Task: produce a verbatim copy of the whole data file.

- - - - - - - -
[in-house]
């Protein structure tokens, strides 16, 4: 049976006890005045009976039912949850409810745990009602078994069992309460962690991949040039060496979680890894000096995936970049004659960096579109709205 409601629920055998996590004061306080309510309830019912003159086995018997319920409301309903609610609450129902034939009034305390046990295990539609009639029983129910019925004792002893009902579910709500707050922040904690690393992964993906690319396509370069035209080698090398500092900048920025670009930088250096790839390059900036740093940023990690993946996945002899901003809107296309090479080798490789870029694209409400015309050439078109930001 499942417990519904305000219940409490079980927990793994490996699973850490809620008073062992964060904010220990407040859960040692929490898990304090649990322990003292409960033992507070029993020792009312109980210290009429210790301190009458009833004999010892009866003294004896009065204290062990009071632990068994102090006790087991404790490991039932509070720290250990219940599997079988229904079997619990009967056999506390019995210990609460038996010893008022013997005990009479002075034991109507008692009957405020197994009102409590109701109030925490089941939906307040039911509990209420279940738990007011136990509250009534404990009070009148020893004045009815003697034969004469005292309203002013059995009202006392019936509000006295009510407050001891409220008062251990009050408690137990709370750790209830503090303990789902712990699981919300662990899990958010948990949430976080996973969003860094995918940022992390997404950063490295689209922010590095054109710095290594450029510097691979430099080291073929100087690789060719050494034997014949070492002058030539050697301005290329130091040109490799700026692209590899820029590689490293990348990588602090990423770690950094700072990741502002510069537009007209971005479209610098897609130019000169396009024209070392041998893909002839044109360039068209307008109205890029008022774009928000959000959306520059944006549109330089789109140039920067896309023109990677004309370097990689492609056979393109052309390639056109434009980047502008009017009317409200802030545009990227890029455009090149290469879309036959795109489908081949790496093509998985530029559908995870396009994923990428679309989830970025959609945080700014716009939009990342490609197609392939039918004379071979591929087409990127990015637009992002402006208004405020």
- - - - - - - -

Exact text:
[in-house]
């Protein structure tokens, strides 16, 4: 049976006890005045009976039912949850409810745990009602078994069992309460962690991949040039060496979680890894000096995936970049004659960096579109709205 409601629920055998996590004061306080309510309830019912003159086995018997319920409301309903609610609450129902034939009034305390046990295990539609009639029983129910019925004792002893009902579910709500707050922040904690690393992964993906690319396509370069035209080698090398500092900048920025670009930088250096790839390059900036740093940023990690993946996945002899901003809107296309090479080798490789870029694209409400015309050439078109930001 499942417990519904305000219940409490079980927990793994490996699973850490809620008073062992964060904010220990407040859960040692929490898990304090649990322990003292409960033992507070029993020792009312109980210290009429210790301190009458009833004999010892009866003294004896009065204290062990009071632990068994102090006790087991404790490991039932509070720290250990219940599997079988229904079997619990009967056999506390019995210990609460038996010893008022013997005990009479002075034991109507008692009957405020197994009102409590109701109030925490089941939906307040039911509990209420279940738990007011136990509250009534404990009070009148020893004045009815003697034969004469005292309203002013059995009202006392019936509000006295009510407050001891409220008062251990009050408690137990709370750790209830503090303990789902712990699981919300662990899990958010948990949430976080996973969003860094995918940022992390997404950063490295689209922010590095054109710095290594450029510097691979430099080291073929100087690789060719050494034997014949070492002058030539050697301005290329130091040109490799700026692209590899820029590689490293990348990588602090990423770690950094700072990741502002510069537009007209971005479209610098897609130019000169396009024209070392041998893909002839044109360039068209307008109205890029008022774009928000959000959306520059944006549109330089789109140039920067896309023109990677004309370097990689492609056979393109052309390639056109434009980047502008009017009317409200802030545009990227890029455009090149290469879309036959795109489908081949790496093509998985530029559908995870396009994923990428679309989830970025959609945080700014716009939009990342490609197609392939039918004379071979591929087409990127990015637009992002402006208004405020």